European Union Office
Read how Oxfam is challenging EU policies to make them work for the world’s poor
Global food prices will more than double within 20 years, as a new age of crisis forces the collapse of our global food system.
Today the European Parliament gave the green light to the European Markets Infrastructure Regulation (EMIR) designed to regulate shady ‘over the counter’ (OTC) derivatives. NGOs welcomed the introduction of clearing and reporting obligations for these financial products as a crucial step towards regulating vital agricultural commodity derivatives markets.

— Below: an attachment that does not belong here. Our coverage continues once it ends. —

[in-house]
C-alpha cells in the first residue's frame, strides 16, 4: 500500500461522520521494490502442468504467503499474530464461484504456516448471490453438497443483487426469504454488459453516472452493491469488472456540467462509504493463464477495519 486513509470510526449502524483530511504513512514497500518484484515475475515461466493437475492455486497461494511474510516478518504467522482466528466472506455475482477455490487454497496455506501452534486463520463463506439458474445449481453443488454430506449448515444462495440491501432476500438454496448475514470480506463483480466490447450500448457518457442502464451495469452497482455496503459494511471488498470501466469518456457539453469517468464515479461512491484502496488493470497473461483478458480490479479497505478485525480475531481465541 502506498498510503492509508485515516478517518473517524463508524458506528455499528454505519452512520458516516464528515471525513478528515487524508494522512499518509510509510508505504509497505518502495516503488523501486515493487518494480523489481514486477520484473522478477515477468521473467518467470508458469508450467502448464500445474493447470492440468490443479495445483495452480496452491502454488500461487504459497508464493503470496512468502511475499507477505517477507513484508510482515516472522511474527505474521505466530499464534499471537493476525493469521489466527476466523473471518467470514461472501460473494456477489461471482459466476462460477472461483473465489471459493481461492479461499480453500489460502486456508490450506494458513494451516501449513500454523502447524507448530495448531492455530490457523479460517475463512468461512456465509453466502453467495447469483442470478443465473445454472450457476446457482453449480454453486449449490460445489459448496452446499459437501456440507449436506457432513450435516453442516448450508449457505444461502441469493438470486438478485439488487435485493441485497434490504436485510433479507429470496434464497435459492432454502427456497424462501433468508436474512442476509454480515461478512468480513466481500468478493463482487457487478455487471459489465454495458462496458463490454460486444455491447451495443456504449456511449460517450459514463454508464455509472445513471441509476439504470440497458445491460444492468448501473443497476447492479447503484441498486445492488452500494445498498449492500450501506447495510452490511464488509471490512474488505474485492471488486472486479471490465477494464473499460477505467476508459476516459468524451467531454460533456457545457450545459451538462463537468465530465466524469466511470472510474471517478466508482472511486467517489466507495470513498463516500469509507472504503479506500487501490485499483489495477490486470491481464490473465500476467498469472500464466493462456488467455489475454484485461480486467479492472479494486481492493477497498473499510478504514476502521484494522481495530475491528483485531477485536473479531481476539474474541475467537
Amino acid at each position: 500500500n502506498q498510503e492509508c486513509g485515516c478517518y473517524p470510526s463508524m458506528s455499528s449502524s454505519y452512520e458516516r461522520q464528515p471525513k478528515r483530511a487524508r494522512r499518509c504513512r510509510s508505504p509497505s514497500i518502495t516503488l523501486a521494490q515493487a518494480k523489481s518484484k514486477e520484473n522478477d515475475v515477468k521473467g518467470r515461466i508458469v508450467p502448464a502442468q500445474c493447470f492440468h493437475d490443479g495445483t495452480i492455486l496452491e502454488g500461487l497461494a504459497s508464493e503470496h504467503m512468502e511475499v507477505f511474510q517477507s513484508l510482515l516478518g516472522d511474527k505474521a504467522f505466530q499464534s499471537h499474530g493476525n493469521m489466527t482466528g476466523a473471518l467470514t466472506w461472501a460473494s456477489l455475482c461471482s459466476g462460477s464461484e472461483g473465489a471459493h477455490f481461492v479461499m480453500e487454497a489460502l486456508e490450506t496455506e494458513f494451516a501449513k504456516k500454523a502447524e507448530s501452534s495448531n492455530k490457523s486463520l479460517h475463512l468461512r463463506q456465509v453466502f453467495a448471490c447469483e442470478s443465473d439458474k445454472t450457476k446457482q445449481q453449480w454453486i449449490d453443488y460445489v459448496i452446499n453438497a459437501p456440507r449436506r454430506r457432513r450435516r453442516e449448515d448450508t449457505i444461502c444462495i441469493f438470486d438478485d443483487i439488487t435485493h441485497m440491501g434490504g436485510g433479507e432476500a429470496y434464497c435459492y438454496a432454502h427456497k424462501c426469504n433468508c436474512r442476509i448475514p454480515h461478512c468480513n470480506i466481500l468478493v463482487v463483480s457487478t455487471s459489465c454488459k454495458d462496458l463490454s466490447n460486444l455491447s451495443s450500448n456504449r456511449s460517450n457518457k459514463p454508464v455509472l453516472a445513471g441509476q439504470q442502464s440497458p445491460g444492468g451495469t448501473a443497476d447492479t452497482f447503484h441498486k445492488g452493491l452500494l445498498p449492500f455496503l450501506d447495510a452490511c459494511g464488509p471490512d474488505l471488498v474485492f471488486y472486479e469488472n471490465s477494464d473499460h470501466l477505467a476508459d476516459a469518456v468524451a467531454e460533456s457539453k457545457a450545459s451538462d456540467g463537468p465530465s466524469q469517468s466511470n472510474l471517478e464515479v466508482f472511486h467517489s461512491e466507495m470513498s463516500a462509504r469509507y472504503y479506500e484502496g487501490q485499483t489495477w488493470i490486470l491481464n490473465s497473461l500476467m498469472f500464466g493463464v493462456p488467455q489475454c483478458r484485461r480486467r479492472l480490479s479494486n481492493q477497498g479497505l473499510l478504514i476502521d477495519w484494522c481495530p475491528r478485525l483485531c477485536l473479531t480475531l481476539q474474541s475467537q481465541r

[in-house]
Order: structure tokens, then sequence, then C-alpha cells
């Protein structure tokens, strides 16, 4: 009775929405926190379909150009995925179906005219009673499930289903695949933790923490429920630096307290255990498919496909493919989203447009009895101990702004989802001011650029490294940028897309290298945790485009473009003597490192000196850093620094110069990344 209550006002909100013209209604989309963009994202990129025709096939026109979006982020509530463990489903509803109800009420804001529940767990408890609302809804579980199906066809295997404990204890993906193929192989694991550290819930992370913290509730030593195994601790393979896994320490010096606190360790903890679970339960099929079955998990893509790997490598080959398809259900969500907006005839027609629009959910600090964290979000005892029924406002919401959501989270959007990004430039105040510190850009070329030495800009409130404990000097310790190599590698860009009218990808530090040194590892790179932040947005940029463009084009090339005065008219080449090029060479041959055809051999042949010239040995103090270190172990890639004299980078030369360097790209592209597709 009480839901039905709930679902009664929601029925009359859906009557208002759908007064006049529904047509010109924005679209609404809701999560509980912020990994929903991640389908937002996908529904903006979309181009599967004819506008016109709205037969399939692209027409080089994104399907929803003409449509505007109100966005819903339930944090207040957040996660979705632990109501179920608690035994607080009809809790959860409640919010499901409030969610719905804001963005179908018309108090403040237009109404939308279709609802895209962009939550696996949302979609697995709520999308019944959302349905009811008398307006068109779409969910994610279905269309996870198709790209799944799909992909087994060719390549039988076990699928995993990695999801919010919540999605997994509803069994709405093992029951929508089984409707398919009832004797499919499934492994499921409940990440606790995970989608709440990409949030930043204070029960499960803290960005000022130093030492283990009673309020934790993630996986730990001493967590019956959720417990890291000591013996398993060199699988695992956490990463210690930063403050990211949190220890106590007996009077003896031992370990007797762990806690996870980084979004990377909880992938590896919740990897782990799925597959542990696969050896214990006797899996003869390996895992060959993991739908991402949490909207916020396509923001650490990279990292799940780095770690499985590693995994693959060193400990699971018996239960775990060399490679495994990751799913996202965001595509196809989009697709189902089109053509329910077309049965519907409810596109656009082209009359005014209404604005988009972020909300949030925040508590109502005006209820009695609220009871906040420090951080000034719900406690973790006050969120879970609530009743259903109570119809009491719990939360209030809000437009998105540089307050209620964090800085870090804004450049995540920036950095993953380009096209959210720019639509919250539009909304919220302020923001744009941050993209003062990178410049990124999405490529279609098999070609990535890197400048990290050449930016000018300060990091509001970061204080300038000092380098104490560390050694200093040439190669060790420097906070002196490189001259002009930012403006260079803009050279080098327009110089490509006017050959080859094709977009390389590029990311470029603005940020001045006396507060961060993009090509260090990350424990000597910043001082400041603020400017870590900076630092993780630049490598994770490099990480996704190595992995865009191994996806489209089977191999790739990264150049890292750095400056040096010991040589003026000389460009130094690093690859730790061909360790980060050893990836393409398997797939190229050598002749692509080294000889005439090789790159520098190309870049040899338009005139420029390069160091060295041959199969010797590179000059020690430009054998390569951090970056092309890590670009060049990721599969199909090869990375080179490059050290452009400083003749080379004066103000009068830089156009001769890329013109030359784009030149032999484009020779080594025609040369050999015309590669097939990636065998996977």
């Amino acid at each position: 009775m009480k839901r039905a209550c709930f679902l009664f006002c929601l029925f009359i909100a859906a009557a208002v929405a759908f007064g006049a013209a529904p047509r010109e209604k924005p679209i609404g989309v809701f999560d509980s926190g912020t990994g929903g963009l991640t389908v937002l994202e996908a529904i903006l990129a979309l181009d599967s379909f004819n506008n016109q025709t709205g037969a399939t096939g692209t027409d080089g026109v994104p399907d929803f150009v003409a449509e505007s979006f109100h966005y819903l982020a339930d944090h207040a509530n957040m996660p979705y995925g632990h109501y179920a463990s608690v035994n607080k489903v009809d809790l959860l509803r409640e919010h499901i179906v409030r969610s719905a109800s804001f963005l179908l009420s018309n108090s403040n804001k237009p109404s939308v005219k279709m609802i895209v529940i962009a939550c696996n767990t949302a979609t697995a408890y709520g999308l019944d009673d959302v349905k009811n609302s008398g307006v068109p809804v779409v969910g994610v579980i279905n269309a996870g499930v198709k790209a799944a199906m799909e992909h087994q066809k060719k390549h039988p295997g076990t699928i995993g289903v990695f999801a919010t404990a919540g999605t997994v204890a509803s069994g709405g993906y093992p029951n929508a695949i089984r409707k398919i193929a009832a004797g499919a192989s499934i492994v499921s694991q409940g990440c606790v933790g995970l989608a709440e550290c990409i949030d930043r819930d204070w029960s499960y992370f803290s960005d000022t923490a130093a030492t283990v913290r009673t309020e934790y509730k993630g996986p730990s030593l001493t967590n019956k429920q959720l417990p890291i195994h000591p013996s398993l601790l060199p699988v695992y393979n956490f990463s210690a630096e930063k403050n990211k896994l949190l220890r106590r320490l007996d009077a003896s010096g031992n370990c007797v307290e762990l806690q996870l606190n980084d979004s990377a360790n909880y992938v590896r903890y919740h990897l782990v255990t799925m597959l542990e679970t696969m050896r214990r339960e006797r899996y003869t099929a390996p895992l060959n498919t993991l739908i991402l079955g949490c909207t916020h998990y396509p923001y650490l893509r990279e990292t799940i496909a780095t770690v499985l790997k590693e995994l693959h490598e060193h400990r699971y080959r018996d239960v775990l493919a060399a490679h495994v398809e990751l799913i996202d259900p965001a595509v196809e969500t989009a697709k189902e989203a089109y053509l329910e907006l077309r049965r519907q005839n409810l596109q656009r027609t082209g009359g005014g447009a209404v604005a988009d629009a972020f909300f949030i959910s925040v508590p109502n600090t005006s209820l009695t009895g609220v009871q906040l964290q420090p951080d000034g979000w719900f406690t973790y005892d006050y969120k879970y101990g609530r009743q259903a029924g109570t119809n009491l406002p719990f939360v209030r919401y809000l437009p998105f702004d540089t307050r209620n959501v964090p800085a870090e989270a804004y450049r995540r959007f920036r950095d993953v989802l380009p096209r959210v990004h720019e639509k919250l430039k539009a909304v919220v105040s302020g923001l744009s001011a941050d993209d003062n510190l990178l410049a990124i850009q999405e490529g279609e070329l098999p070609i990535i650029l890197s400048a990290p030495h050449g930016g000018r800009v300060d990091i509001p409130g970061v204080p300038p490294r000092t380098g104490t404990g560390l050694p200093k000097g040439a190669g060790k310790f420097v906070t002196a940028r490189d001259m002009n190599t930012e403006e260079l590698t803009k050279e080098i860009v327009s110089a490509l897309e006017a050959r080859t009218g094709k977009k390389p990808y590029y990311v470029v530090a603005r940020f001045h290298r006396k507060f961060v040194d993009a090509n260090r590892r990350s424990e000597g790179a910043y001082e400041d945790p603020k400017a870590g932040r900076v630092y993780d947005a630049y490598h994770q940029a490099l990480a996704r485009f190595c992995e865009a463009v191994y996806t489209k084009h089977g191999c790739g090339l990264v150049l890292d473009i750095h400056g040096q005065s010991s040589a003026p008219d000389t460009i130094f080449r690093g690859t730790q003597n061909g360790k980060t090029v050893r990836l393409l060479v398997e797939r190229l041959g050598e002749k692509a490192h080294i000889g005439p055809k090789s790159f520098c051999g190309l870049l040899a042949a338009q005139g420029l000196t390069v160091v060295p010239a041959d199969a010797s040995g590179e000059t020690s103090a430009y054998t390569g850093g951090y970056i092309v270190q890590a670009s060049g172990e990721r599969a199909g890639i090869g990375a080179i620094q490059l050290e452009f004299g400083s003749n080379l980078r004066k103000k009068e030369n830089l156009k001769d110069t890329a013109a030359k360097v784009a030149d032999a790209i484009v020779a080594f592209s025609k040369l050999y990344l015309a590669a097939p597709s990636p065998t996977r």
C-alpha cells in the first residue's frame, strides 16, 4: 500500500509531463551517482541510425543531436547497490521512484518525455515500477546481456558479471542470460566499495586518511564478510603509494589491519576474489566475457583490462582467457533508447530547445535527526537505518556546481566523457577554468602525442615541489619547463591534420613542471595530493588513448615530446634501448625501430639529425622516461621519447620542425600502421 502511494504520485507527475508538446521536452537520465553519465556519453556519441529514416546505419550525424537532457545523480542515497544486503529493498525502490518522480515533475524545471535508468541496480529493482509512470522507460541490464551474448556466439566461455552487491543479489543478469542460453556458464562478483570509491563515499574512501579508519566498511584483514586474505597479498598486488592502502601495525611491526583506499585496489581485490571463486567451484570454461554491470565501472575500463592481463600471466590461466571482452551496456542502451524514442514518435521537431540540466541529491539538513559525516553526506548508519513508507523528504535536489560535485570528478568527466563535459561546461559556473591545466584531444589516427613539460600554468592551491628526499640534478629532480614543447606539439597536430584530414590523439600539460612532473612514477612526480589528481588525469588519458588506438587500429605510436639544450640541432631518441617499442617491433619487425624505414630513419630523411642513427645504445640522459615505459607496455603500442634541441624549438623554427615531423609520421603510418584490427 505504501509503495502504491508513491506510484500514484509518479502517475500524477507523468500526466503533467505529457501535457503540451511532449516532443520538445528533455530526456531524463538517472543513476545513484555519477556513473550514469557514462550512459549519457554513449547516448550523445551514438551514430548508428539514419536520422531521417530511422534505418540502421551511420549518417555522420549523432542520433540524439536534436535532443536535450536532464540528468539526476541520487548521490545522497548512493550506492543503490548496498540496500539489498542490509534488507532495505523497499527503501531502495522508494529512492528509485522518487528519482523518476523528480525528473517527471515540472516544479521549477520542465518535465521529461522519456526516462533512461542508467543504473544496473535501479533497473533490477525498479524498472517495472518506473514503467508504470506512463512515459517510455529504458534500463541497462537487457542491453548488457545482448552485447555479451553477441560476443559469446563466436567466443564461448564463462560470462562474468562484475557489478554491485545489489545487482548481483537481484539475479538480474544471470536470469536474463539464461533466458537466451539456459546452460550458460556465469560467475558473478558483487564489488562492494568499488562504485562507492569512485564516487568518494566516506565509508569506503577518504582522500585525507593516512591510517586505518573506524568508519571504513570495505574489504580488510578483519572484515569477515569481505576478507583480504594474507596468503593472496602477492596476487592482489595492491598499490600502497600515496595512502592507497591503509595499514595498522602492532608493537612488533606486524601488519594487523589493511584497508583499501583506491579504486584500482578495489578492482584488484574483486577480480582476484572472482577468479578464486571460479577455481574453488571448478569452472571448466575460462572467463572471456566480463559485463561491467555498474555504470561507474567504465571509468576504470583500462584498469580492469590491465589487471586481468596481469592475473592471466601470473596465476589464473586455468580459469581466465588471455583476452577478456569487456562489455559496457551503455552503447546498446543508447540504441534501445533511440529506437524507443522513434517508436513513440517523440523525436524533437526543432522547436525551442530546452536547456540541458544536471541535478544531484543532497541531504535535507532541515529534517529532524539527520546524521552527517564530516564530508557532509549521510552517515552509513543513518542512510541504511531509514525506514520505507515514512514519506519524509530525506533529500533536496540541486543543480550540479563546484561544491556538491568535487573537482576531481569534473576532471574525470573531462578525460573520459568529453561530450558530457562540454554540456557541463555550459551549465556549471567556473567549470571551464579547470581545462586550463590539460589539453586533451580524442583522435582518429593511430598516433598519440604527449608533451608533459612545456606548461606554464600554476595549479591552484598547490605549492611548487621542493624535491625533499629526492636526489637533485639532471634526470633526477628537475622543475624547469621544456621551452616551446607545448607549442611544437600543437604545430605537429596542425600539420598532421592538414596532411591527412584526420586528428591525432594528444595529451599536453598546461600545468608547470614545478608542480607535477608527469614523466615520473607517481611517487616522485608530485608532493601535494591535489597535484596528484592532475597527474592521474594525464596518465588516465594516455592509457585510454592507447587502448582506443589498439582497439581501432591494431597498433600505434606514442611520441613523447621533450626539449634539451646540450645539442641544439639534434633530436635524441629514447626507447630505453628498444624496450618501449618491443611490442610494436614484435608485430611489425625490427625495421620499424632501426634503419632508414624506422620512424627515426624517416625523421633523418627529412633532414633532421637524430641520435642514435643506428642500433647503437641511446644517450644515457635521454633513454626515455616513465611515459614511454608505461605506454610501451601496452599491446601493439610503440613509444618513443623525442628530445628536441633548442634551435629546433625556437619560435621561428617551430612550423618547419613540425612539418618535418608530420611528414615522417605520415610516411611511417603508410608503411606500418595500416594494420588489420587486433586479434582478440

Joint Media Reaction by Oxfam, CAN Europe, APRODEV, CIDSE
On the eve of a high-level summit between the leaders of India and the European Union in Delhi, Oxfam is calling on the EU not to pressure India into agreeing new trade rules that could deny hundreds of millions of people access to affordable medicines.
The first anniversary of the European External Action Service (EEAS) finds the European Union (EU) in the midst of a financial and identity crisis that has precipitated Europe’s ongoing dec
Food prices are a matter of life and death to many in the developing world.
At the most recent UN Climate Change Conference in Cancun, Mexico in December 2010, governments saved the global climate negotiations from collapse.
Access to medicines poses a critical challenge in developing countries: prices are high, and new or adapted medicines and vaccines to address diseases of the developing world are lacking.
The world, and most of all, its poor people, desperately needs a fair and safe climate deal to be agreed at the UN talks in Copenhagen in December.